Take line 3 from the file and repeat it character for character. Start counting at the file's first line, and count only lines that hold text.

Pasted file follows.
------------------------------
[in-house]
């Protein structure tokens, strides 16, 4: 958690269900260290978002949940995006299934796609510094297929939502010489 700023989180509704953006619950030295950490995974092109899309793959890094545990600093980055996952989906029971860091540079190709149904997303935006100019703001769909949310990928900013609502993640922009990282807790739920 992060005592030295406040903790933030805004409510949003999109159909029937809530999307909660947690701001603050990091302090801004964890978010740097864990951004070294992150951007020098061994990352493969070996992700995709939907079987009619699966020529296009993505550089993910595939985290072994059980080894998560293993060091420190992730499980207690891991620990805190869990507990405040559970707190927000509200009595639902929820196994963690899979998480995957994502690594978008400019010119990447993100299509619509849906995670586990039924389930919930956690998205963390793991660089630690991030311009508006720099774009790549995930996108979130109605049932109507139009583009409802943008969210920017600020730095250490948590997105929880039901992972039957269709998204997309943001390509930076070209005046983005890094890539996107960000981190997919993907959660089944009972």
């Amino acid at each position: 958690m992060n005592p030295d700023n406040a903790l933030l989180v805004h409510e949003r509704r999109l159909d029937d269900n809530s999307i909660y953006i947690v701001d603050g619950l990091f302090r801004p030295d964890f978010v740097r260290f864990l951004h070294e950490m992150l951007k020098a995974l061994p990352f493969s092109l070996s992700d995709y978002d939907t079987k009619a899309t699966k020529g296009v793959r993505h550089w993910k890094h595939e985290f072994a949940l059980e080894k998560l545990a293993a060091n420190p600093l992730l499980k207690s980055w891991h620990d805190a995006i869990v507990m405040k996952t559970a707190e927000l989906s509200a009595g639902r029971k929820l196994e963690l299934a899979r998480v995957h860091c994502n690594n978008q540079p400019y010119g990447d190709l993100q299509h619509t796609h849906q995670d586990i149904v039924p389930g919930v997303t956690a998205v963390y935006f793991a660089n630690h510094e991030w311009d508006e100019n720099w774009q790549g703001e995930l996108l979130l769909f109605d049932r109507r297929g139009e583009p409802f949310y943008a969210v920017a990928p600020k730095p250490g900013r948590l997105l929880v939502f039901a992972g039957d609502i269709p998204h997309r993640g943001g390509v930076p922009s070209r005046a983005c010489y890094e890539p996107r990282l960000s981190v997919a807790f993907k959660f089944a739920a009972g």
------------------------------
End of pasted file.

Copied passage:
């Amino acid at each position: 958690m992060n005592p030295d700023n406040a903790l933030l989180v805004h409510e949003r509704r999109l159909d029937d269900n809530s999307i909660y953006i947690v701001d603050g619950l990091f302090r801004p030295d964890f978010v740097r260290f864990l951004h070294e950490m992150l951007k020098a995974l061994p990352f493969s092109l070996s992700d995709y978002d939907t079987k009619a899309t699966k020529g296009v793959r993505h550089w993910k890094h595939e985290f072994a949940l059980e080894k998560l545990a293993a060091n420190p600093l992730l499980k207690s980055w891991h620990d805190a995006i869990v507990m405040k996952t559970a707190e927000l989906s509200a009595g639902r029971k929820l196994e963690l299934a899979r998480v995957h860091c994502n690594n978008q540079p400019y010119g990447d190709l993100q299509h619509t796609h849906q995670d586990i149904v039924p389930g919930v997303t956690a998205v963390y935006f793991a660089n630690h510094e991030w311009d508006e100019n720099w774009q790549g703001e995930l996108l979130l769909f109605d049932r109507r297929g139009e583009p409802f949310y943008a969210v920017a990928p600020k730095p250490g900013r948590l997105l929880v939502f039901a992972g039957d609502i269709p998204h997309r993640g943001g390509v930076p922009s070209r005046a983005c010489y890094e890539p996107r990282l960000s981190v997919a807790f993907k959660f089944a739920a009972g």